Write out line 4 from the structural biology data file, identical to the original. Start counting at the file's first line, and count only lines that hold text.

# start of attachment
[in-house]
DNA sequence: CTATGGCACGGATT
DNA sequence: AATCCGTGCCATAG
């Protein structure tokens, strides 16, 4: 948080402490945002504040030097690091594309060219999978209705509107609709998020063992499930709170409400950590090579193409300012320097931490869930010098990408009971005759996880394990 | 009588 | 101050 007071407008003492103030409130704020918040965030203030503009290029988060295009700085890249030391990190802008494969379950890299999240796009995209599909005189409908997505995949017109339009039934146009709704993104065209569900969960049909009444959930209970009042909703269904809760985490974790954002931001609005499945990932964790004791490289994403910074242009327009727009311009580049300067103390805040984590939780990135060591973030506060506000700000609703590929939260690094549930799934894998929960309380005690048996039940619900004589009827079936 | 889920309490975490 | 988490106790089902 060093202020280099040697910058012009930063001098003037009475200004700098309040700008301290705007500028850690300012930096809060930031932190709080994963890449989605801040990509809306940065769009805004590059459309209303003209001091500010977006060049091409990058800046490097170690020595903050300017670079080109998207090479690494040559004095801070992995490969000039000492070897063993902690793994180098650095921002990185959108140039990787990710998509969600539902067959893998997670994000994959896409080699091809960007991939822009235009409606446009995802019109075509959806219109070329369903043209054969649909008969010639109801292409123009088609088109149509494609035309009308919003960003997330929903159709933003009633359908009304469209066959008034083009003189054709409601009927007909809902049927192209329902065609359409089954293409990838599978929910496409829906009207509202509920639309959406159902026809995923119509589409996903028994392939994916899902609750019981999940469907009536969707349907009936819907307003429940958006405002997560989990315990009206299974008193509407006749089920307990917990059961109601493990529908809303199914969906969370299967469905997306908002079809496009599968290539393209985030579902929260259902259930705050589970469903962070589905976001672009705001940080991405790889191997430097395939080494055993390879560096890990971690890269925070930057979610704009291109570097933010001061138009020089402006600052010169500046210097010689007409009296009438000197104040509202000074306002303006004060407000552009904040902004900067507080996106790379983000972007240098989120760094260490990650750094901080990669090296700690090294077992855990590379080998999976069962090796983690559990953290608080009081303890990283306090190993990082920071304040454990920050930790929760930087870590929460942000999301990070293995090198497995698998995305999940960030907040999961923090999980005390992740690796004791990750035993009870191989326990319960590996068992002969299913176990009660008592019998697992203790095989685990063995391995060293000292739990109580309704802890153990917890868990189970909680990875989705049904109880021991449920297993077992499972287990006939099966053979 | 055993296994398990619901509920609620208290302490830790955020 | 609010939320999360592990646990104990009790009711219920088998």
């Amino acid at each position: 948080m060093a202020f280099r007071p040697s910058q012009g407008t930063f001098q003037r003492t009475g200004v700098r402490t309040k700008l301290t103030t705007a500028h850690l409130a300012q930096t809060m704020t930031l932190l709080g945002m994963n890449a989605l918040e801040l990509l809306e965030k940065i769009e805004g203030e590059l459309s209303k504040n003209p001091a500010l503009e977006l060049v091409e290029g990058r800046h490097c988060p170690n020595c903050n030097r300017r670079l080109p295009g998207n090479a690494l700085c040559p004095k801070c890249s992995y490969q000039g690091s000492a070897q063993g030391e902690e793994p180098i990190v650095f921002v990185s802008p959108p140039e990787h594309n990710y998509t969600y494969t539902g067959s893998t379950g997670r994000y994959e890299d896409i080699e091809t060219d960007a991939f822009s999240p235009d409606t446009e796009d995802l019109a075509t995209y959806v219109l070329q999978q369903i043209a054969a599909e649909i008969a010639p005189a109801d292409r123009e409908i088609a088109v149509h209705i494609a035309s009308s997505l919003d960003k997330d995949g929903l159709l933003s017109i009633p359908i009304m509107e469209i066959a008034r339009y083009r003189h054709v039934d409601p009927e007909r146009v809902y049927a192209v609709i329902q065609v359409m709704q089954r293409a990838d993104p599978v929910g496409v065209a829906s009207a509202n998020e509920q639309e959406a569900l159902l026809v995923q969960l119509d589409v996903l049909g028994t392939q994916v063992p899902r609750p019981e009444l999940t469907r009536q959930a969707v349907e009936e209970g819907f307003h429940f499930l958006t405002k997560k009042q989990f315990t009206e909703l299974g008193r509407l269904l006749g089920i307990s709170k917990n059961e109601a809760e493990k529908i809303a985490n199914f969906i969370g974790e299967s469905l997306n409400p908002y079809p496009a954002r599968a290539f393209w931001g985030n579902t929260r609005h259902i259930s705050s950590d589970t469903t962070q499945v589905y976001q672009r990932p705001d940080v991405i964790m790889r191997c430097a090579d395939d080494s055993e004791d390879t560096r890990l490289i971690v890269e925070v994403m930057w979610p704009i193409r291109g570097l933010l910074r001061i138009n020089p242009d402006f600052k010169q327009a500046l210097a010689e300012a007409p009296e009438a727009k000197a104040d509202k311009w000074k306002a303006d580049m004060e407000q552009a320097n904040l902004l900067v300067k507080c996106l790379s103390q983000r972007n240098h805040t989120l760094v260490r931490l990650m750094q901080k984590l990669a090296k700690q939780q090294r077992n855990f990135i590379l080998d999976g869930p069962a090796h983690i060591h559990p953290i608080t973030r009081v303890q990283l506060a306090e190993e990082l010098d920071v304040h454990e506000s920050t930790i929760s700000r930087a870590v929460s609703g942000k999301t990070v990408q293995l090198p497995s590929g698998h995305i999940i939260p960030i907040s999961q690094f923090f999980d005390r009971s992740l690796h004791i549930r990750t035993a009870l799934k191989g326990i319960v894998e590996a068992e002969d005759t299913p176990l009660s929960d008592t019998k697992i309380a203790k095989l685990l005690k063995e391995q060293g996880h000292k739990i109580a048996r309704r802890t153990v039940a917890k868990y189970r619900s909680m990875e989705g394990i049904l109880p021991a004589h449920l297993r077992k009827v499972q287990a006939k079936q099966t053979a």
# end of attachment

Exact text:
């Protein structure tokens, strides 16, 4: 948080402490945002504040030097690091594309060219999978209705509107609709998020063992499930709170409400950590090579193409300012320097931490869930010098990408009971005759996880394990 | 009588 | 101050 007071407008003492103030409130704020918040965030203030503009290029988060295009700085890249030391990190802008494969379950890299999240796009995209599909005189409908997505995949017109339009039934146009709704993104065209569900969960049909009444959930209970009042909703269904809760985490974790954002931001609005499945990932964790004791490289994403910074242009327009727009311009580049300067103390805040984590939780990135060591973030506060506000700000609703590929939260690094549930799934894998929960309380005690048996039940619900004589009827079936 | 889920309490975490 | 988490106790089902 060093202020280099040697910058012009930063001098003037009475200004700098309040700008301290705007500028850690300012930096809060930031932190709080994963890449989605801040990509809306940065769009805004590059459309209303003209001091500010977006060049091409990058800046490097170690020595903050300017670079080109998207090479690494040559004095801070992995490969000039000492070897063993902690793994180098650095921002990185959108140039990787990710998509969600539902067959893998997670994000994959896409080699091809960007991939822009235009409606446009995802019109075509959806219109070329369903043209054969649909008969010639109801292409123009088609088109149509494609035309009308919003960003997330929903159709933003009633359908009304469209066959008034083009003189054709409601009927007909809902049927192209329902065609359409089954293409990838599978929910496409829906009207509202509920639309959406159902026809995923119509589409996903028994392939994916899902609750019981999940469907009536969707349907009936819907307003429940958006405002997560989990315990009206299974008193509407006749089920307990917990059961109601493990529908809303199914969906969370299967469905997306908002079809496009599968290539393209985030579902929260259902259930705050589970469903962070589905976001672009705001940080991405790889191997430097395939080494055993390879560096890990971690890269925070930057979610704009291109570097933010001061138009020089402006600052010169500046210097010689007409009296009438000197104040509202000074306002303006004060407000552009904040902004900067507080996106790379983000972007240098989120760094260490990650750094901080990669090296700690090294077992855990590379080998999976069962090796983690559990953290608080009081303890990283306090190993990082920071304040454990920050930790929760930087870590929460942000999301990070293995090198497995698998995305999940960030907040999961923090999980005390992740690796004791990750035993009870191989326990319960590996068992002969299913176990009660008592019998697992203790095989685990063995391995060293000292739990109580309704802890153990917890868990189970909680990875989705049904109880021991449920297993077992499972287990006939099966053979 | 055993296994398990619901509920609620208290302490830790955020 | 609010939320999360592990646990104990009790009711219920088998």